George MacDonald opened my eyes to Christian mysticism, to the reality of the presence of God in the things he has made. Through his writings, and those of other great mystics and thinkers, I learned and am learning to see more deeply into the world around me, to look with spiritual eyes on what seems everyday and insignificant. The deeper I go into this way of seeing, the more I perceive the hand of God in in the natural world, the holy beauty of a creation that tells its own parables--spiritual stories written everywhere, waiting to be discovered.
The power of light is the same power that creates myth. It is myth, in a sense I think--the heart of the idea. When I watch the light play over the new-green trees and grass, I see faintly that this is a romance--a story of unveiling, a game of hide and seek that searches out the inner parts creation. It is also a surrender. God is light, and in him there is no darkness at all. None. But to see and to give back we must have the shadows; we must know good and evil. Shadows retreat from his face, deeper and deeper into the cracks where they were formed, and he follows them there. The thing that is made is uncovered, transformed in the light, taken up into the mystic--glowing like the stars themselves. Up, where there is no more concealment, where the created reflects perfectly because it has surrendered every hidden part and has become a shrine to the light.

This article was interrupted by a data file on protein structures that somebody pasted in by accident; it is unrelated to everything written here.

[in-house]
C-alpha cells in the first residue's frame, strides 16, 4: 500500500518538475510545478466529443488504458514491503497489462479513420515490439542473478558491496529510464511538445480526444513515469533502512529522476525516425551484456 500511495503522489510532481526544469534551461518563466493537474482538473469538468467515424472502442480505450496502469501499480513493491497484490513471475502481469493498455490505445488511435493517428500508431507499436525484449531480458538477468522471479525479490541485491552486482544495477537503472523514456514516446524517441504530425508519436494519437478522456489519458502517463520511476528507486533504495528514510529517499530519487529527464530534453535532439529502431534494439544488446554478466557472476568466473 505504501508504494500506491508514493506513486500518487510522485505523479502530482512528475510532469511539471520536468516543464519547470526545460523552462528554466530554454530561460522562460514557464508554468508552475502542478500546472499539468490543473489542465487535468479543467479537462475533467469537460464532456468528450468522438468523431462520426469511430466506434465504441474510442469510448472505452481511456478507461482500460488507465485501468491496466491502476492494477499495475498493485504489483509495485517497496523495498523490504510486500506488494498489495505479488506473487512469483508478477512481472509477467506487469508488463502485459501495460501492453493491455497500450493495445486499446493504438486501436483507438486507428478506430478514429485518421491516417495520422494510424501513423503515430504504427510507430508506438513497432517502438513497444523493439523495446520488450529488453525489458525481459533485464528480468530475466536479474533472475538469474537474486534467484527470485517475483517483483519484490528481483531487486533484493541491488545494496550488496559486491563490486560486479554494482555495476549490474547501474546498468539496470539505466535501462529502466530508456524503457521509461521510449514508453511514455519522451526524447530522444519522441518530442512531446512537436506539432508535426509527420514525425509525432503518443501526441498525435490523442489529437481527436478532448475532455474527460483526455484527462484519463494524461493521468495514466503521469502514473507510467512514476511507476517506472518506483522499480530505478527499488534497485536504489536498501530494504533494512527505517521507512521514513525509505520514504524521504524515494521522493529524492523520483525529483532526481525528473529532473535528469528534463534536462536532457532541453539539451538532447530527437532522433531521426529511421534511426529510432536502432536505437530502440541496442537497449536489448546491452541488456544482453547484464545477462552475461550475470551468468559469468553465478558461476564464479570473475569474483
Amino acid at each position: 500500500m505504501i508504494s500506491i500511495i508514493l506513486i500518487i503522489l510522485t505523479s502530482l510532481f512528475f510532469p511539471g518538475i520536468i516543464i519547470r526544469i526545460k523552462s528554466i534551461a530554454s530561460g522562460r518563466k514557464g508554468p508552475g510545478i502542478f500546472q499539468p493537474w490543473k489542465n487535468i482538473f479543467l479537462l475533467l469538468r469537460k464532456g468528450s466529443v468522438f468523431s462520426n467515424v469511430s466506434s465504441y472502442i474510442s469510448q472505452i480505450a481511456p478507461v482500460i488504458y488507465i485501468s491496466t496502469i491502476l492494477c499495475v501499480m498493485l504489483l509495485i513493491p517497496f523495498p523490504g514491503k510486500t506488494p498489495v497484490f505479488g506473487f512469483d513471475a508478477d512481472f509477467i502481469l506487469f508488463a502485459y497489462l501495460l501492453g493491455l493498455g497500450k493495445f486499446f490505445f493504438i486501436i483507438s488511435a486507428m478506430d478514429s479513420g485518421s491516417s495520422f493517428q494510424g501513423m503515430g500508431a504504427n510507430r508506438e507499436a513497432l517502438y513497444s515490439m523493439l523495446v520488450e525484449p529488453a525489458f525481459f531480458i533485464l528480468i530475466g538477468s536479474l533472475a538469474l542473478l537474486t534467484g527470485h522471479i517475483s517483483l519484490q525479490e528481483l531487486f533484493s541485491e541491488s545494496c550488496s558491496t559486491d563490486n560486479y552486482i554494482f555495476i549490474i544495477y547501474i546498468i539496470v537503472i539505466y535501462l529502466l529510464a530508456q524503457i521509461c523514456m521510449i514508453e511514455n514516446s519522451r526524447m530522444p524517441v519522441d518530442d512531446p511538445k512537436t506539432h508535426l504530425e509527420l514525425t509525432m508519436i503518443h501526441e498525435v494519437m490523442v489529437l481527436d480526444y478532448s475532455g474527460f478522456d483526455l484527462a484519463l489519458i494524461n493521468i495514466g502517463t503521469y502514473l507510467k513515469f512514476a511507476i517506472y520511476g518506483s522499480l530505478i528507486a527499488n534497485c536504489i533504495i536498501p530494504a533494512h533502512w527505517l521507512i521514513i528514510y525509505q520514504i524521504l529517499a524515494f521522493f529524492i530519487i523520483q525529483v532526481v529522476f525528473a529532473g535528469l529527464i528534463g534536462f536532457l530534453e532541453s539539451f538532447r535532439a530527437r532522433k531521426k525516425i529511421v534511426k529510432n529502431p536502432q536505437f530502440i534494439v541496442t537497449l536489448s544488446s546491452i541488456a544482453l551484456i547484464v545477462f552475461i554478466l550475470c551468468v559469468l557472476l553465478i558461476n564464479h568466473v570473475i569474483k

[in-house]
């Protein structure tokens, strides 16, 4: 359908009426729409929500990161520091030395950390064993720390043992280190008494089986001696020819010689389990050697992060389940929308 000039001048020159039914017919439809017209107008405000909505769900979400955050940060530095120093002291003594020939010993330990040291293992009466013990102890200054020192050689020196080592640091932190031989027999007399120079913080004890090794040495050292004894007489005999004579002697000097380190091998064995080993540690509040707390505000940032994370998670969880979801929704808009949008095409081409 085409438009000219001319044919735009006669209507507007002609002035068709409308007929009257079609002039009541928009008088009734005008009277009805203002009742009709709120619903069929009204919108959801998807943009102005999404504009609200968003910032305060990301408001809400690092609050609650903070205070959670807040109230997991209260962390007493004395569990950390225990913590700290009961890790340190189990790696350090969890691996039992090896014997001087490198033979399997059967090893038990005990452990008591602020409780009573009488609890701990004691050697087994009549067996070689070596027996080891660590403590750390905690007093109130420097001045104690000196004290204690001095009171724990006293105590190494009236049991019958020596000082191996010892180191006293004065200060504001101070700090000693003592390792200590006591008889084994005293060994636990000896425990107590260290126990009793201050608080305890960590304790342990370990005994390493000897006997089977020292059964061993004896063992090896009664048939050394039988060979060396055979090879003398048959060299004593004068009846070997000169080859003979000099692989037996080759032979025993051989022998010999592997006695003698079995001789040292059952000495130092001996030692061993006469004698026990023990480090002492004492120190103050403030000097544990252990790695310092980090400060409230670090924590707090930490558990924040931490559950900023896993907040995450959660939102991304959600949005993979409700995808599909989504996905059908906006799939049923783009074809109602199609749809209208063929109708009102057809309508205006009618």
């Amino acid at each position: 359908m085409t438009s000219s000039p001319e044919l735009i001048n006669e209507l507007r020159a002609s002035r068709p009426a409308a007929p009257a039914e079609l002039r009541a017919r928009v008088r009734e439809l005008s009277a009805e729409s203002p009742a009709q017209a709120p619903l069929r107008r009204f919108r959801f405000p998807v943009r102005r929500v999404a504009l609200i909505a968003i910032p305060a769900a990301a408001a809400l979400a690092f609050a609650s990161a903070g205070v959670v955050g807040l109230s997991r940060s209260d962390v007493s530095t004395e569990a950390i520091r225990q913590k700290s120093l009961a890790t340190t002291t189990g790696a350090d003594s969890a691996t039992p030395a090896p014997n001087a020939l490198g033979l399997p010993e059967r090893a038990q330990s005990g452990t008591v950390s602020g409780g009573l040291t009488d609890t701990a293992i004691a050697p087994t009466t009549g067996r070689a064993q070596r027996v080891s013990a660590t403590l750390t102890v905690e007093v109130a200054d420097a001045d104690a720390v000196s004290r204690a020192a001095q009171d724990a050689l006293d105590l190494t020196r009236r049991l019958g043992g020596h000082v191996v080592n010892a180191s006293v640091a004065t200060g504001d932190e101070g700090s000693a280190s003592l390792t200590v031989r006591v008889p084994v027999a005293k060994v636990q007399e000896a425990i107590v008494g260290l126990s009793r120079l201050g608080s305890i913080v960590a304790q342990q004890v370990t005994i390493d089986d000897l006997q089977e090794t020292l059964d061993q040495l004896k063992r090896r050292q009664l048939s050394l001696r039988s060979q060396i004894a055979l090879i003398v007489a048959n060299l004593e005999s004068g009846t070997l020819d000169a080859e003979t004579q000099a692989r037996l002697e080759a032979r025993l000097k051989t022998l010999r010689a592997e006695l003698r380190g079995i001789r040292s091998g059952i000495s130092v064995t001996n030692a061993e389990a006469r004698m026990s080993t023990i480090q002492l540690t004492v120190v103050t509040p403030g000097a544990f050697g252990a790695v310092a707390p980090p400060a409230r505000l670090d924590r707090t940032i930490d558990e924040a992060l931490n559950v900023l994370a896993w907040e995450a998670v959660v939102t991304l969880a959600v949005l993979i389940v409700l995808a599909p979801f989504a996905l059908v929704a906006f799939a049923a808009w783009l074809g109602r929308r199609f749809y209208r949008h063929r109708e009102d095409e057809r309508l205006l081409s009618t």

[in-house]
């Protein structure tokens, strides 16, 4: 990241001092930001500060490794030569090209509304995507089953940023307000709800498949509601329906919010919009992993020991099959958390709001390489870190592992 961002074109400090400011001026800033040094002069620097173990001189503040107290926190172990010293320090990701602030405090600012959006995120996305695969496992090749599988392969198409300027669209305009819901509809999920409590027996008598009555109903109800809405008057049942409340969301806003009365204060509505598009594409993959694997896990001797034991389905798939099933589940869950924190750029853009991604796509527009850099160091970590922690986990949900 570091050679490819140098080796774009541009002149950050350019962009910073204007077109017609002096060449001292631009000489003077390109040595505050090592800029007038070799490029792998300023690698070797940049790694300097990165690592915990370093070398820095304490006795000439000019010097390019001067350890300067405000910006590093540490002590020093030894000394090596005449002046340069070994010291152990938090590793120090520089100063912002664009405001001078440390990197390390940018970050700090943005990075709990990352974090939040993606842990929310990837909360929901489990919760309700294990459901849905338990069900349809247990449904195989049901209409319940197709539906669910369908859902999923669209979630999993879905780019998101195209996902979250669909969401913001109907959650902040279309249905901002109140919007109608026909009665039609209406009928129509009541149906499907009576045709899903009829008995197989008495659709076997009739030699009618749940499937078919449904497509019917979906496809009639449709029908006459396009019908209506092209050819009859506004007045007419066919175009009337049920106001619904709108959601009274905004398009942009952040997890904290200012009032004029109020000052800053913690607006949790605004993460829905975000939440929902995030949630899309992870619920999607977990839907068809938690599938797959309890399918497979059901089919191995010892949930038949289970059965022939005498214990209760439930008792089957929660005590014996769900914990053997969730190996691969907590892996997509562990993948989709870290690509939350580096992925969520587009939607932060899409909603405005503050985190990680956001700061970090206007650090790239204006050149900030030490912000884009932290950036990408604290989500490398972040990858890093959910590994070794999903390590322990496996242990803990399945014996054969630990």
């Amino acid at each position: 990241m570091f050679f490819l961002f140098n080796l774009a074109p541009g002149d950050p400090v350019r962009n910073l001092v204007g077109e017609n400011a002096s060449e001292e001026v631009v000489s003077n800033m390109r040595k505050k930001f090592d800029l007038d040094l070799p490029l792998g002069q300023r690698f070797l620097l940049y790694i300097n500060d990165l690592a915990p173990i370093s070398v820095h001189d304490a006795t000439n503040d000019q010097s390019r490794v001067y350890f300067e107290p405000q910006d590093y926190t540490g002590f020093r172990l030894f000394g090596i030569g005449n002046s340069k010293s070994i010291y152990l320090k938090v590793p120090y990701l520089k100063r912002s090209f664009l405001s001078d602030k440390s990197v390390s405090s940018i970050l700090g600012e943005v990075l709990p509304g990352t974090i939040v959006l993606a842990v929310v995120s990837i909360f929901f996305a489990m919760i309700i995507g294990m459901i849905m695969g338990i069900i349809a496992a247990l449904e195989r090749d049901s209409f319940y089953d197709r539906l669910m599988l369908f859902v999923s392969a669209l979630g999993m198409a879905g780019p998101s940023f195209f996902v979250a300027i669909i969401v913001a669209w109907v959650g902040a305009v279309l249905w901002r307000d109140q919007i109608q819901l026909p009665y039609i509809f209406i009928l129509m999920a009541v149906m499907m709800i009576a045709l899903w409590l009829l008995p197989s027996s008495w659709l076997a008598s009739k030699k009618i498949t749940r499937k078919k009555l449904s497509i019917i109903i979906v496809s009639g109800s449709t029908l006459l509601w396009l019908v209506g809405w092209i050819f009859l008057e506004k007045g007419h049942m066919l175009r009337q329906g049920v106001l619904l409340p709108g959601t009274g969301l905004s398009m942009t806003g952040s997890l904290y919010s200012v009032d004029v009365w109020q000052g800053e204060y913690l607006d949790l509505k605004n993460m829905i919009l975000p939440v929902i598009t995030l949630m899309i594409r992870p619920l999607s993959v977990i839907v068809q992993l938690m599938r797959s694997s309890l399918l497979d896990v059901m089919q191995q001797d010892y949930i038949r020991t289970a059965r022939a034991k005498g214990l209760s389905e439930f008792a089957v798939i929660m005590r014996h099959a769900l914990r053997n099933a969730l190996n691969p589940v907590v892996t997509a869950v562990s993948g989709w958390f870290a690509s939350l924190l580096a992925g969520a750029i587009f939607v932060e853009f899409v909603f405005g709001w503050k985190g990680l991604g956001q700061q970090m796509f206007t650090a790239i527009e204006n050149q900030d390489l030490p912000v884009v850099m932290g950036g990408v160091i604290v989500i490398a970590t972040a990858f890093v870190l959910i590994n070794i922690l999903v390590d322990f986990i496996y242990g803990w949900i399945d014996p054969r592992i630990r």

Last night on my front porch the air was so heavy and still. Perfume from the Chinese tallow tree floated thick in the quiet, fertile wetness. The darkness of Spring is not like other seasons; it is sweet and lingering with promises, the first few notes of a triumphant march. The frogs are singing in the brimming ditches, folded flowers wait like sentinels. When the light comes, in the Spring, the world breaks into joy--dancing, waving colored banners, casting off death and darkness and the cold. It comes spinning and leaping, shouting and whispering over and over, 'Resurrection, Resurrection, Resurrection.'
Don't discount the night. With the tips of the foxtails lit with silver, and the glowing eyes of some wild thing watching and still from the edge of a field, it is a seduction. The night tantalizes with secrets, wrapping them in a chorus of whispers--insects, birds, frogs--small, hidden things that raise chaotic hymns to the purple darkness. I stand and listen, straining. Out of the blackness come clear notes, like perfect diamonds dropped onto soft velvet they fall quivering through the inky stillness, shimmering with longing and heartbreak. But I do not know it. Go softly now, there are some flowers that bloom only for the moonlight.
In the early morning, with the sunlight just breaking over the cold hills, she slips through brush like a wandering ray of light, stands silent for a moment, head to the side, listening. She lifts a slim brown leg and steps slowly away--turns, looks at me. With a leap she's over the fence, and the frost quivers, melting in her footsteps. The world is turning, turning, and it spins away the still moments in a whirl of movement and sound. But I do not let them go; I keep pictures inside. The weight of silence, when the world seems to reach out and touch me, and we stand motionless, gazing at one another is like a language I hear but cannot understand. And I think those quiet seconds hold so many secrets--so deep, so patient, and earthy brown, like the eyes of a doe.